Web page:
Through a successful fiction followed by a debate and a documentary, M6 deciphers this scourge which strikes so many students.
THE school harment is a scourge whose ravages, in France as elsewhere, are evident today. Institutions are taking action. Channels and platforms relay it through fiction, debates and documentaries.
Freely adapted from Brush against the wallsa moving testimony from the singer Tessæ, Breathe , by Jérôme Cornuau, recounts the descent into hell and the return to life of a high school girl, saved at the last minute by her music teacher and by her dream of becoming a singer. If everyone – recent news has unfortunately shown – does not recover, Tessæ, in real life, got through it. She is a recognized artist. Charlie Loiselier, also a singer (discovered in “The Voice Kids”) and actress (the horror series Marianne), lends him his features, facing Calogerowho takes his first steps as an actor in the role of the teacher.
Sensitive and relevant story
“I never imagined doing television. I’m a singer, not an actor. Everyone has their own job, right? But this project came to me. And what he says about adolescence, its difficulties, its possibilities, the role of adults and the importance of music in the psychological space of children convinced me immediately”, he confides. Both work wonders. The first moves with a simple look. The second embodies quiet strength, the one through whom calm returns after an emotional storm that only victims of school bullying experience. The fiction, in two parts, is well balanced. It emphasizes the inadequacy of a poorly trained and poorly armed system against a phenomenon which, according to a Senate report published last January, affects to varying degrees more than a million students each year.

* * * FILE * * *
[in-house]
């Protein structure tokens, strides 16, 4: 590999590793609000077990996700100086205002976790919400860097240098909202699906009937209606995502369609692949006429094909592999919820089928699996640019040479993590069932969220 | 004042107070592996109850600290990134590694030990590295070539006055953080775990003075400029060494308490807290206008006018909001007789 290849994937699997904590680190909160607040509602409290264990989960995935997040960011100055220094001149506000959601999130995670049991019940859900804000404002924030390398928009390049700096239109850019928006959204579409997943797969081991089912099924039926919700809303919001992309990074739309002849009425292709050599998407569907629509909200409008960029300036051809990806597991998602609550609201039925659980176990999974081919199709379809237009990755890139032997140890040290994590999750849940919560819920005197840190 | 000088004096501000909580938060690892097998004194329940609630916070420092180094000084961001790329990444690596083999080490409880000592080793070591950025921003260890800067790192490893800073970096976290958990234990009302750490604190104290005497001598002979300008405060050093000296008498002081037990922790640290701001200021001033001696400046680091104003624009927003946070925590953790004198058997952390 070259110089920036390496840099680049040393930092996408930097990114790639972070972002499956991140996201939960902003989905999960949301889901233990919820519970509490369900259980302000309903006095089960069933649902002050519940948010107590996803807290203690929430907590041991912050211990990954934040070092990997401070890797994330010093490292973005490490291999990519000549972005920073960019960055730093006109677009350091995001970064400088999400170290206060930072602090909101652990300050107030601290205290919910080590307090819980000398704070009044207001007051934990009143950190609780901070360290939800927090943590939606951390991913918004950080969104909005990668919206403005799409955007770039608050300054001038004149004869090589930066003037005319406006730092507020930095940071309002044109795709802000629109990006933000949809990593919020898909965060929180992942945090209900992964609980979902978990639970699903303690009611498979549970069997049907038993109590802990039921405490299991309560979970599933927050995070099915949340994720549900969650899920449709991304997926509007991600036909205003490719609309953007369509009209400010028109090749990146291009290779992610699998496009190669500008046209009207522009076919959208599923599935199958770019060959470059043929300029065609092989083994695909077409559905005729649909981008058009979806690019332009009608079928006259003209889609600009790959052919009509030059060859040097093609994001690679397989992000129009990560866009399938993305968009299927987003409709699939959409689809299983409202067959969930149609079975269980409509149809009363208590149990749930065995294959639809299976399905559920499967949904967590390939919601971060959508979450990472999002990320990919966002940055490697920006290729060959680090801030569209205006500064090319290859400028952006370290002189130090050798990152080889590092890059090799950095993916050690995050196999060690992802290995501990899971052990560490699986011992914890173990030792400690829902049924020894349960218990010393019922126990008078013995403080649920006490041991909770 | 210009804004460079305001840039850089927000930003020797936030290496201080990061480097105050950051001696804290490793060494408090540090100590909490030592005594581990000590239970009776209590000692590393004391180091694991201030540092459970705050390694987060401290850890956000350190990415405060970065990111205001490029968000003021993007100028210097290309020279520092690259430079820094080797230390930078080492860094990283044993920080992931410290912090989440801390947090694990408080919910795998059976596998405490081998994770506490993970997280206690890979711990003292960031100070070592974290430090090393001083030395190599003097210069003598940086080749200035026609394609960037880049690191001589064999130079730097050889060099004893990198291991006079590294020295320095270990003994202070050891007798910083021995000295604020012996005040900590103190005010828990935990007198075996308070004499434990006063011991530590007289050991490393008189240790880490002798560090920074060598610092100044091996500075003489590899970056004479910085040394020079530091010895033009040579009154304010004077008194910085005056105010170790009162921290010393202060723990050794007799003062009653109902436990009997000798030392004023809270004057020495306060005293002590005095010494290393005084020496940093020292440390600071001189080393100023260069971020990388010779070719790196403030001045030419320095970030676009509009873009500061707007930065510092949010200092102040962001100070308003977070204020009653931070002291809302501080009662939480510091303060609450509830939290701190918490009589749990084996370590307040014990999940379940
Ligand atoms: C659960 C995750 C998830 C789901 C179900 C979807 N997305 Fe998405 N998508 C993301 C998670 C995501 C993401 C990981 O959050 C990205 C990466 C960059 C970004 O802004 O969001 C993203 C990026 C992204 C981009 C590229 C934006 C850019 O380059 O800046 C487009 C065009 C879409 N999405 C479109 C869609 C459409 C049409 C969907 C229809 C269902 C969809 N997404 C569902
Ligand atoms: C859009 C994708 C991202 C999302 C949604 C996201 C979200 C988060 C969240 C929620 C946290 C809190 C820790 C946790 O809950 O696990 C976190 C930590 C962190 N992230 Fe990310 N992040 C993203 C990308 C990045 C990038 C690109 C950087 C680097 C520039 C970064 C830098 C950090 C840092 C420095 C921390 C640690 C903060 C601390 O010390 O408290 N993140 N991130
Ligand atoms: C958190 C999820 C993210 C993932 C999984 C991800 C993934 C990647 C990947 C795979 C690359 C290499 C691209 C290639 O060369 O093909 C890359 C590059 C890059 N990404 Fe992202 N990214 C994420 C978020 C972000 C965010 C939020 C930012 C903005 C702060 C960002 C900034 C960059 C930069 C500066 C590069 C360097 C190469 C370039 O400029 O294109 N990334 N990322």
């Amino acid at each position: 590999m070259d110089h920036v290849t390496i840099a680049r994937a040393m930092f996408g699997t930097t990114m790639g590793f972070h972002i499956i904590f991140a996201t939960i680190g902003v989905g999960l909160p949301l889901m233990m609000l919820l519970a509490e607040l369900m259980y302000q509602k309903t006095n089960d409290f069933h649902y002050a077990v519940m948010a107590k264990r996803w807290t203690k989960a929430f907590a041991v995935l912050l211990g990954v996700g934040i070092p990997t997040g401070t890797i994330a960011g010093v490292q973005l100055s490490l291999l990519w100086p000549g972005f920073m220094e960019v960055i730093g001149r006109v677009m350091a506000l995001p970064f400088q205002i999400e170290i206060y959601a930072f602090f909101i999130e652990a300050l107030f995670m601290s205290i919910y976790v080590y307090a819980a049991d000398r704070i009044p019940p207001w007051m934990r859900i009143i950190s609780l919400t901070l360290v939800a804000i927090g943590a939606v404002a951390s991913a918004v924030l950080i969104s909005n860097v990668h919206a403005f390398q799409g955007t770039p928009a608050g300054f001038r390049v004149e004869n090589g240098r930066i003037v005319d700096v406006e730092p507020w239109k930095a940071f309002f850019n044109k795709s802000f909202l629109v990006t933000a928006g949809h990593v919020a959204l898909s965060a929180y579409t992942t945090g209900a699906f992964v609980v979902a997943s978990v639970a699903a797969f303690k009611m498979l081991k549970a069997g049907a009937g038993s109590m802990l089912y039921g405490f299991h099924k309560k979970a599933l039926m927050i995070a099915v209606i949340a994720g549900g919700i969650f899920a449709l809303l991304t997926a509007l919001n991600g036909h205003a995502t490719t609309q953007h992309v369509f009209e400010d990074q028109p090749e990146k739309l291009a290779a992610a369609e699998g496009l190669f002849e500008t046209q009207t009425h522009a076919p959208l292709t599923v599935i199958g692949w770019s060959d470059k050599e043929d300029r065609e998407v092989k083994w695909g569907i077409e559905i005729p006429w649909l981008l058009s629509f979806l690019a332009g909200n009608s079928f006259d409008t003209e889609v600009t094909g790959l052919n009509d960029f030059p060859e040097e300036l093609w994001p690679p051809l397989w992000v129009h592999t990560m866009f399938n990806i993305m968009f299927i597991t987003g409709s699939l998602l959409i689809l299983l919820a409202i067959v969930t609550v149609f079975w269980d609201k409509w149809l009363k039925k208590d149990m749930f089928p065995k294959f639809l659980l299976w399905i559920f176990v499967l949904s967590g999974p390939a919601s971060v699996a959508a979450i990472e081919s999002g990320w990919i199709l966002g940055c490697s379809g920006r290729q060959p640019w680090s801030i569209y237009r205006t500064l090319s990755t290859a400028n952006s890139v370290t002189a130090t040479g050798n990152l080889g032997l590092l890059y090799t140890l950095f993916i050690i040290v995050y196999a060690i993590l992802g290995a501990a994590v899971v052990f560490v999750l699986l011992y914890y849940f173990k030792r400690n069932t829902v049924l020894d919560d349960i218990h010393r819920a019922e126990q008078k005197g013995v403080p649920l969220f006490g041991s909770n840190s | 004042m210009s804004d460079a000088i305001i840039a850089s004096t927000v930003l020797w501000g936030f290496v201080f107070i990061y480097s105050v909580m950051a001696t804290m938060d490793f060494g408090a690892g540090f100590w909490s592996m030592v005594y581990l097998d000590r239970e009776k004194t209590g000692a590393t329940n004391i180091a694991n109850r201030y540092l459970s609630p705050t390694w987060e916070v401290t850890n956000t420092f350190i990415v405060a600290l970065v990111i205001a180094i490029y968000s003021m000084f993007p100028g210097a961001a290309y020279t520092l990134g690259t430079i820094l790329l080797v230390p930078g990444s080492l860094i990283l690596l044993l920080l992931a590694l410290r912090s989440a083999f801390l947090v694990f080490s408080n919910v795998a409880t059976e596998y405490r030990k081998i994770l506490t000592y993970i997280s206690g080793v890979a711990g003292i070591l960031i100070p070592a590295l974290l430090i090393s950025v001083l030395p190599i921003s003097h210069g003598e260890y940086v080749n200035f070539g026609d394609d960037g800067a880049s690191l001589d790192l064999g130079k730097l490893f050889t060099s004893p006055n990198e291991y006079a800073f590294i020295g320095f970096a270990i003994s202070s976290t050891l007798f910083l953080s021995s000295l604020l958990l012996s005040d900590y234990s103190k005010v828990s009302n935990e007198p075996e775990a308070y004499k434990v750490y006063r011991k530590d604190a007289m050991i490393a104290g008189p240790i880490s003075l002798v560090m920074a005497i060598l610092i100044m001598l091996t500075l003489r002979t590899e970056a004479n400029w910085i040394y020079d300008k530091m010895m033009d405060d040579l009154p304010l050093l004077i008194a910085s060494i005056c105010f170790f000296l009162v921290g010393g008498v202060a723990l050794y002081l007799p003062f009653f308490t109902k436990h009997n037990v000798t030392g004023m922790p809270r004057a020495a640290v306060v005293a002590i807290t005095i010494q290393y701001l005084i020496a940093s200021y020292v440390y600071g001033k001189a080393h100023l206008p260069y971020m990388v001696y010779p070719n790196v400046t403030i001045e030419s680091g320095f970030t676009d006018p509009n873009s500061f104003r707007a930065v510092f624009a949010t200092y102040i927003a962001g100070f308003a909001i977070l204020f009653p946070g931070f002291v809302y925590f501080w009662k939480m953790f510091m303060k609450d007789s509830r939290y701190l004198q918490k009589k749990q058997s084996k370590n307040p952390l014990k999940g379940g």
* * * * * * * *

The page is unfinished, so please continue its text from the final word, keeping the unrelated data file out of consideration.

And points out, once again, the hell of social networks (school harment and cyber harment are inseparable) to stage a relevant and sensitive story, capable of enlightening not only the educational teams in the support, but also the parents in the education, in the listening, in the detection of harment. She can also speak to teenagers themselves, showing the absolute necessity of saying what destroys them without being afraid of exposing themselves more than they already are. Not easy when you’re twelve, thirteen or fifteen years old… The broadcast of Breathe will be followed by a debate in the presence of the Minister of National Education and Youth, Gabriel Attal, in particular, and a new documentary. An essential evening for Charlier Loiselier because, she concludes, “we can never talk enough about the suffering of those who face harment”.